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Showing posts from November, 2009

Parsing a JSON document and applying it to an HTML template in Google Go

Here's some simple code to parse a JSON document and the transform it into an HTML document using the Google Go packages json and template.

If you've done anything in a scripting language then you'll probably be surprised by the generation of fixed struct types that have to match the parsed JSON document (or at least match some subset of it). Also because of the way reflection works in Google Go the struct member names need to be in uppercase (and for that reason I've used uppercase everywhere).

import (

type Row struct {
Column1 string;
Column2 string;

type Document struct {
Title string;
Rows []Row;

const a_document = `
"Title" : "This is the title",
"Rows" : [ { "Column1" : "A1", "Column2" : "B1" },
{ "Column1" : "A2", "Column2" : "B2" }

const a_temp…

Installing Google Go on Mac OS X

I decided to have a go with Google Go since I'm an old fogey C/C++ programmer. Any new innovation in the C/C++ family gets me excited and Google Go has quite a few nice features (garbage collection is really nice to have and channels make me think of all the work I did in CSP).

I decided to go with the 6g compiler since gccgo doesn't have garbage collection implemented yet and hence there's no way to free memory. The only way to get 6g is to mirror its Mercurial repository. So...

Step 1: Install Mercurial

For that I used prebuilt packages from here and got Mercurial 1.4 for Mac OS X 1.5 (no, I haven't upgraded to Snow Leopard yet).

Step 2. Set GOROOT

I just did a quick cd ; mkdir go ; export GOROOT=$HOME/go to get me started.

Step 3. Clone the 6g repository

That was a quick hg clone -r $GOROOT followed by the hard part: compiling it. You need to have gcc, make, bison and ed installed (whcih I do since I do development work on my Mac).

Step 5. S…

Geek Weekend (Paris Edition), Day 4: Institut Pasteur

Leaving my SO in bed at the hotel with a nasty bacterial infection and some antibiotics, I went with timely irony to visit the home and laboratory of Louis Pasteur at the Institut Pasteur. (It's pretty easy to find since it has a conveniently named stop on the Paris metro: Pasteur).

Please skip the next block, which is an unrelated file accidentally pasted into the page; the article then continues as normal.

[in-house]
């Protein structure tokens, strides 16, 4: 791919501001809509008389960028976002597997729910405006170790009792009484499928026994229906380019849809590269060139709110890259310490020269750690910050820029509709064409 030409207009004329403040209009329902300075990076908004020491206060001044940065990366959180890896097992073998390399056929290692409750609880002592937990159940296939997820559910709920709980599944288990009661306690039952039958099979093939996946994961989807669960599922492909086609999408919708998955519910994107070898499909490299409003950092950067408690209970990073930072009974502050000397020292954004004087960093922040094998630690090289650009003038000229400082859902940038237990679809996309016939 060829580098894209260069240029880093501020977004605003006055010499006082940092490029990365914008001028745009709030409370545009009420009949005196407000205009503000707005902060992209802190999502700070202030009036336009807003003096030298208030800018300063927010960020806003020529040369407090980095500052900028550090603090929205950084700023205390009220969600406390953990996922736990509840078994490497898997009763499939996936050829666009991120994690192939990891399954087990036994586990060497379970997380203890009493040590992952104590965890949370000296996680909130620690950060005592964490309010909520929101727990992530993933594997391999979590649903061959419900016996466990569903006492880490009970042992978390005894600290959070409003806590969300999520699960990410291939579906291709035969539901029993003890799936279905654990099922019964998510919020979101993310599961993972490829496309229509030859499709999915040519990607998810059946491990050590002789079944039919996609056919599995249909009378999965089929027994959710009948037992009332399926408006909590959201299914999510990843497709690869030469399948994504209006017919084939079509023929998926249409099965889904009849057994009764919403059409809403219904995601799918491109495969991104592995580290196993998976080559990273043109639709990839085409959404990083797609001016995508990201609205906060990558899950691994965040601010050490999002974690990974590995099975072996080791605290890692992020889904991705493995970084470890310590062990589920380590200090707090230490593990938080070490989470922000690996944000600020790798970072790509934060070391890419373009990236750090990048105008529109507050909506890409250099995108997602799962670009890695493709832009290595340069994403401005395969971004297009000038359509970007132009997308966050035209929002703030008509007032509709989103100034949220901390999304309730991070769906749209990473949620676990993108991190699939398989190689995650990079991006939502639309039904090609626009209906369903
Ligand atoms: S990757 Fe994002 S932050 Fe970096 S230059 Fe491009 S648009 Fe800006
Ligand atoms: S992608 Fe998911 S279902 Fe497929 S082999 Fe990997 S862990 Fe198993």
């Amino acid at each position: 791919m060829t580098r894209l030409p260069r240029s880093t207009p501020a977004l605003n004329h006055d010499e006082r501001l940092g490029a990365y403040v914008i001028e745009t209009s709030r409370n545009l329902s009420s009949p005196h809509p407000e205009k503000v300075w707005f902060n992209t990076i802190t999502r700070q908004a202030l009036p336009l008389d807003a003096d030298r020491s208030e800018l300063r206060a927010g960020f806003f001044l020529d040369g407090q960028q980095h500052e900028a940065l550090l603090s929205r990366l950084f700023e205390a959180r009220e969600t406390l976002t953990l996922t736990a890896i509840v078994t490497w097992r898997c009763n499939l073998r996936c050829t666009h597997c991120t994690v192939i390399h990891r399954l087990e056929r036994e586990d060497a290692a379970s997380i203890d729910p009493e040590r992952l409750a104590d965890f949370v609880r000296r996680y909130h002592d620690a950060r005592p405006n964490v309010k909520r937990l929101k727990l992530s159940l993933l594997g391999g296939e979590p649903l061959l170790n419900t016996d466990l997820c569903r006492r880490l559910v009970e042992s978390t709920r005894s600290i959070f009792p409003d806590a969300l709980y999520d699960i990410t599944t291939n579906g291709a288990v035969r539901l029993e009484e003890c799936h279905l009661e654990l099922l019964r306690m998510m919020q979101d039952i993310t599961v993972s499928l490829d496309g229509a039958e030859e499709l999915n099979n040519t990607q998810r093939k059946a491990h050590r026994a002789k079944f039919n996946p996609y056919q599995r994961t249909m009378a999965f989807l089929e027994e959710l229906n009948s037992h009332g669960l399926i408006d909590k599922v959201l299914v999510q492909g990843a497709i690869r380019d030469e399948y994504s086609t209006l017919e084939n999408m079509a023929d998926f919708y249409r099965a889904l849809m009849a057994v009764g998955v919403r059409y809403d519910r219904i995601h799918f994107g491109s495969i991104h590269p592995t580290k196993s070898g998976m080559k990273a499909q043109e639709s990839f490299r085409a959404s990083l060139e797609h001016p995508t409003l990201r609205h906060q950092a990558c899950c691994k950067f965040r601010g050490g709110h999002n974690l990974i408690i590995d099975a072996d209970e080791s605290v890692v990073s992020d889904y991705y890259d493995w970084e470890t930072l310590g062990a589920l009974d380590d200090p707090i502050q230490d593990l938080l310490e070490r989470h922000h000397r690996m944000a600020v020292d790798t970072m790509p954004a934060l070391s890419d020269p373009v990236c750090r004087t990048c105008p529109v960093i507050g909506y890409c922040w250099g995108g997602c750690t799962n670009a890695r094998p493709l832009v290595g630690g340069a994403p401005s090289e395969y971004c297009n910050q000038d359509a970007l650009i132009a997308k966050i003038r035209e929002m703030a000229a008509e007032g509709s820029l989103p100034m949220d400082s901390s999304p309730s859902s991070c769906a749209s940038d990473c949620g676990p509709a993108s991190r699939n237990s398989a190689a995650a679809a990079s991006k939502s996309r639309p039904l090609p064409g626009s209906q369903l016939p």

At the Institut Pasteur there's a wonderful museum that covers the life and work of Louis Pasteur (and his wife). It's housed in the building (above) where the Pasteurs lived. There's a single room of Pasteur's science and the rest of the house is Pasteur's home; so a visit is partly scienfitic and partly like visiting any old home. I was mostly interested in the laboratory (although seeing how he lived---pretty darn well!---was also worth it).

Pasteur wrote standing up at a raised table (much like old bank clerks used to use) and his lab is full of specimens that he worked on. There's a nice display about chirality which Pasteur had initially worked on while study tartaric a…

Geek Weekend (Paris Edition), Day 3: The Arago Medallions

The old Paris Meridian (which was in use up until 1914) passes not far from The Pantheon which I visited to see Foucault's Pendulum. It's actual longitude today is 2°20′14.025″.

To mark the old meridian the French decided to install some art work and they commissioned an artist called Jan Dibbets to build something appropriate. What he did was embed brass disks in the streets of Paris marking the meridian and turning the whole city into a sort of treasure hunt.